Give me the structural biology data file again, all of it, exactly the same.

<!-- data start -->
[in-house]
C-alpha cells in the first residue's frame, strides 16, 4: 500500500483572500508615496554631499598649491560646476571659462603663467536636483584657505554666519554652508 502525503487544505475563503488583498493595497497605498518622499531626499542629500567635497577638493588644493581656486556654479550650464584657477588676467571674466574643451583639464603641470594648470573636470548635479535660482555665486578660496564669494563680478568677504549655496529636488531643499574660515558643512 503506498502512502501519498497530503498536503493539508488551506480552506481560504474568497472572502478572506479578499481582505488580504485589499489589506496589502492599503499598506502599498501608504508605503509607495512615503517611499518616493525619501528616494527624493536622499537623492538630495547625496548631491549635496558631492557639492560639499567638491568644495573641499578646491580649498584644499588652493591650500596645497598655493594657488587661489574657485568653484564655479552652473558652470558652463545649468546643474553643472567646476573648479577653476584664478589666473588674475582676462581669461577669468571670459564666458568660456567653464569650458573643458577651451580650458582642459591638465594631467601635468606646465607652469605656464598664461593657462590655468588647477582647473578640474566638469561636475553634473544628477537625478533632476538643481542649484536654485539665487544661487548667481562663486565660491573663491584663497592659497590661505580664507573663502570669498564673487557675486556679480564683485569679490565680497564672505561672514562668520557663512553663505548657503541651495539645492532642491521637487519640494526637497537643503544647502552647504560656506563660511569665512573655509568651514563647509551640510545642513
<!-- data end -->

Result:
[in-house]
C-alpha cells in the first residue's frame, strides 16, 4: 500500500483572500508615496554631499598649491560646476571659462603663467536636483584657505554666519554652508 502525503487544505475563503488583498493595497497605498518622499531626499542629500567635497577638493588644493581656486556654479550650464584657477588676467571674466574643451583639464603641470594648470573636470548635479535660482555665486578660496564669494563680478568677504549655496529636488531643499574660515558643512 503506498502512502501519498497530503498536503493539508488551506480552506481560504474568497472572502478572506479578499481582505488580504485589499489589506496589502492599503499598506502599498501608504508605503509607495512615503517611499518616493525619501528616494527624493536622499537623492538630495547625496548631491549635496558631492557639492560639499567638491568644495573641499578646491580649498584644499588652493591650500596645497598655493594657488587661489574657485568653484564655479552652473558652470558652463545649468546643474553643472567646476573648479577653476584664478589666473588674475582676462581669461577669468571670459564666458568660456567653464569650458573643458577651451580650458582642459591638465594631467601635468606646465607652469605656464598664461593657462590655468588647477582647473578640474566638469561636475553634473544628477537625478533632476538643481542649484536654485539665487544661487548667481562663486565660491573663491584663497592659497590661505580664507573663502570669498564673487557675486556679480564683485569679490565680497564672505561672514562668520557663512553663505548657503541651495539645492532642491521637487519640494526637497537643503544647502552647504560656506563660511569665512573655509568651514563647509551640510545642513